There’s something about having an unreliable protagonist which breeds such engaging cinema. Dating back to Nikolai Gogol’s Diary of a Madman, it’s adopting the perspective of an unpredictable narrator, allowing the viewer to question what it is they’re seeing – and it’s here Steven Soderbergh’s Unsane comes into its own. With strong acting performances brining this tale to the life, it does beg the question – why did this esteemed filmmaker shoot this movie on an iPhone and thus undermine and cheapen his own storytelling credentials?
Claire Foy plays Sawyer Valentini, the victim of a stalker, who moved state and changed jobs in a bid to start again, away from her perpetrator’s unrelenting behaviour. Though she can’t escape him psychologically, and so she heads to a nearby hospital to talk a support group worker, and when asked if she ever feels suicidal, her elusive answer means she is involuntarily admitted into a mental institution. Pleading with the authorities that she’s completely sane, when she believes her stalker has taken a job at the building to get closer to her, her erratic behaviour convinces the doctors she’s rightfully being detained, as we’re led to wonder whether her claims are genuine, or if it’s all in her head.
Soderbergh has shot this movie entirely on an iPhone, and while this does enforce the voyeuristic nature of the production, not to mention the familiarity behind the aesthetic of the smart phone’s camera that enriches the authenticity, it still proves to be a detrimental move by the director. Unsane carries a strong, elusive narrative and contains several impressive performances – including that of fellow patients Nate (Jay Pharoah) and Violet (Juno Temple) and yet their efforts are devalued by the film’s shoddy presentation. It looks like it’s been shot on an iPhone – and that, sadly, isn’t a compliment.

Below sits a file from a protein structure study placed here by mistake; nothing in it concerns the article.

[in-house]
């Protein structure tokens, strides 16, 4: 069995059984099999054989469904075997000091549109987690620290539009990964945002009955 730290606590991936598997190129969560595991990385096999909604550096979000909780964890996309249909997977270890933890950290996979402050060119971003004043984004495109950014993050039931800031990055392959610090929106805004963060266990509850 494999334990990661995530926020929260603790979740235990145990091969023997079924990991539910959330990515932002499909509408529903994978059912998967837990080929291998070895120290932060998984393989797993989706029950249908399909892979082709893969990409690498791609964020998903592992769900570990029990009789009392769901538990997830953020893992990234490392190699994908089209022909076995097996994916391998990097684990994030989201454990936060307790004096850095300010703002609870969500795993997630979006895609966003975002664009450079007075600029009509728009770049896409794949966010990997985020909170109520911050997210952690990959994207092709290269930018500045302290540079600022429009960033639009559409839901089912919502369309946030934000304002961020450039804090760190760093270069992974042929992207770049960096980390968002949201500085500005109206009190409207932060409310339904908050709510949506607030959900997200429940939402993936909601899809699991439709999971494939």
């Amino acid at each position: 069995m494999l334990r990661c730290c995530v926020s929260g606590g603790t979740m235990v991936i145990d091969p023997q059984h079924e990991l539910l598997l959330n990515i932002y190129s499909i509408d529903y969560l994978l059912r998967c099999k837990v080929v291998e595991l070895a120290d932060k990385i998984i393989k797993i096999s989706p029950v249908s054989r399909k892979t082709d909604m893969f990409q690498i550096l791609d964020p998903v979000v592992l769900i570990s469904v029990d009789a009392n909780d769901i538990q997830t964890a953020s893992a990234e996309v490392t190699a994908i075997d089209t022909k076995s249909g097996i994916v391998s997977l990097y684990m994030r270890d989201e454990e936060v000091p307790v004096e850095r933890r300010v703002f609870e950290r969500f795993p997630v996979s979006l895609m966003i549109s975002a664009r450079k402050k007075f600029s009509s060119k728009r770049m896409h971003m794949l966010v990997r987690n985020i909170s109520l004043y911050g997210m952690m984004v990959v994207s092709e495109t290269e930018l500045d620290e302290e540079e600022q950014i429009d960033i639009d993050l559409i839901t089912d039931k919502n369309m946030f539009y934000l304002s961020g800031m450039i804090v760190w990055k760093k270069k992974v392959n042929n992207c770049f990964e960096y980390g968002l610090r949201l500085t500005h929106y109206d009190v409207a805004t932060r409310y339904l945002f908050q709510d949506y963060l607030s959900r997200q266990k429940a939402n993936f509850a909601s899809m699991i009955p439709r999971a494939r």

Thankfully the ambiguity in the middle act helps to distract us from the visual experience, while Foy is terrific in the leading role, bringing a sense of volatility the characters needs, and a vulnerability that is equally as essential, as we strive to determine whether she is in fact a victim of an insurance scam, only detained so the institution receives a pay-out, or whether she’s genuinely suffering from a breakdown. There is something so endearingly, and inherently English about the actress, and with that in mind she’s really shown off her talents here, for while it had been hard to envisage her in the role of an American, since seeing the film you simply can’t picture the role belonging to anybody else.
Narratively the film does lose its way somewhat, and while the set-up and overall premise is a fascinating one, it suffers from a disjointed, overly-dramatic conclusion, emblematic of a film with a great idea that had seemingly been concocted without any real sense of closure, as we fall back on, and abide too stringently to tropes of the horror genre in the latter stages. This just feels too generic in a film otherwise thriving in originality.